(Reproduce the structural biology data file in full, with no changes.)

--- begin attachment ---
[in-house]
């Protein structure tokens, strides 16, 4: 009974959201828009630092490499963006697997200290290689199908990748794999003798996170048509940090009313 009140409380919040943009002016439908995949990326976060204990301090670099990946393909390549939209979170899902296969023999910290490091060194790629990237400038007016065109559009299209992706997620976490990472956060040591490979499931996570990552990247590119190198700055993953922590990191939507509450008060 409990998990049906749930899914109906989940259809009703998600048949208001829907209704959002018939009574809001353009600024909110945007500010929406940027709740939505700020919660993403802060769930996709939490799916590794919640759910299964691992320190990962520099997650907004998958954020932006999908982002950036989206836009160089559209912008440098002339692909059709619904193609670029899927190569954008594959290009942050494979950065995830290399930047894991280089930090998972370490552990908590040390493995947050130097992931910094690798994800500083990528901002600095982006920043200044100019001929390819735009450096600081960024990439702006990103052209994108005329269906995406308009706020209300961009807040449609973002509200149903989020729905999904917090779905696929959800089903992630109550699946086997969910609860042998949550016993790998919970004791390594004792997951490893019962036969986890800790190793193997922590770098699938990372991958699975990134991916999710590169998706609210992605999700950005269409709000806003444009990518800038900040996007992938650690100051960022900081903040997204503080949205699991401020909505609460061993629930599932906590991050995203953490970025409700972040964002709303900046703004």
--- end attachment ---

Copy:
[in-house]
């Protein structure tokens, strides 16, 4: 009974959201828009630092490499963006697997200290290689199908990748794999003798996170048509940090009313 009140409380919040943009002016439908995949990326976060204990301090670099990946393909390549939209979170899902296969023999910290490091060194790629990237400038007016065109559009299209992706997620976490990472956060040591490979499931996570990552990247590119190198700055993953922590990191939507509450008060 409990998990049906749930899914109906989940259809009703998600048949208001829907209704959002018939009574809001353009600024909110945007500010929406940027709740939505700020919660993403802060769930996709939490799916590794919640759910299964691992320190990962520099997650907004998958954020932006999908982002950036989206836009160089559209912008440098002339692909059709619904193609670029899927190569954008594959290009942050494979950065995830290399930047894991280089930090998972370490552990908590040390493995947050130097992931910094690798994800500083990528901002600095982006920043200044100019001929390819735009450096600081960024990439702006990103052209994108005329269906995406308009706020209300961009807040449609973002509200149903989020729905999904917090779905696929959800089903992630109550699946086997969910609860042998949550016993790998919970004791390594004792997951490893019962036969986890800790190793193997922590770098699938990372991958699975990134991916999710590169998706609210992605999700950005269409709000806003444009990518800038900040996007992938650690100051960022900081903040997204503080949205699991401020909505609460061993629930599932906590991050995203953490970025409700972040964002709303900046703004």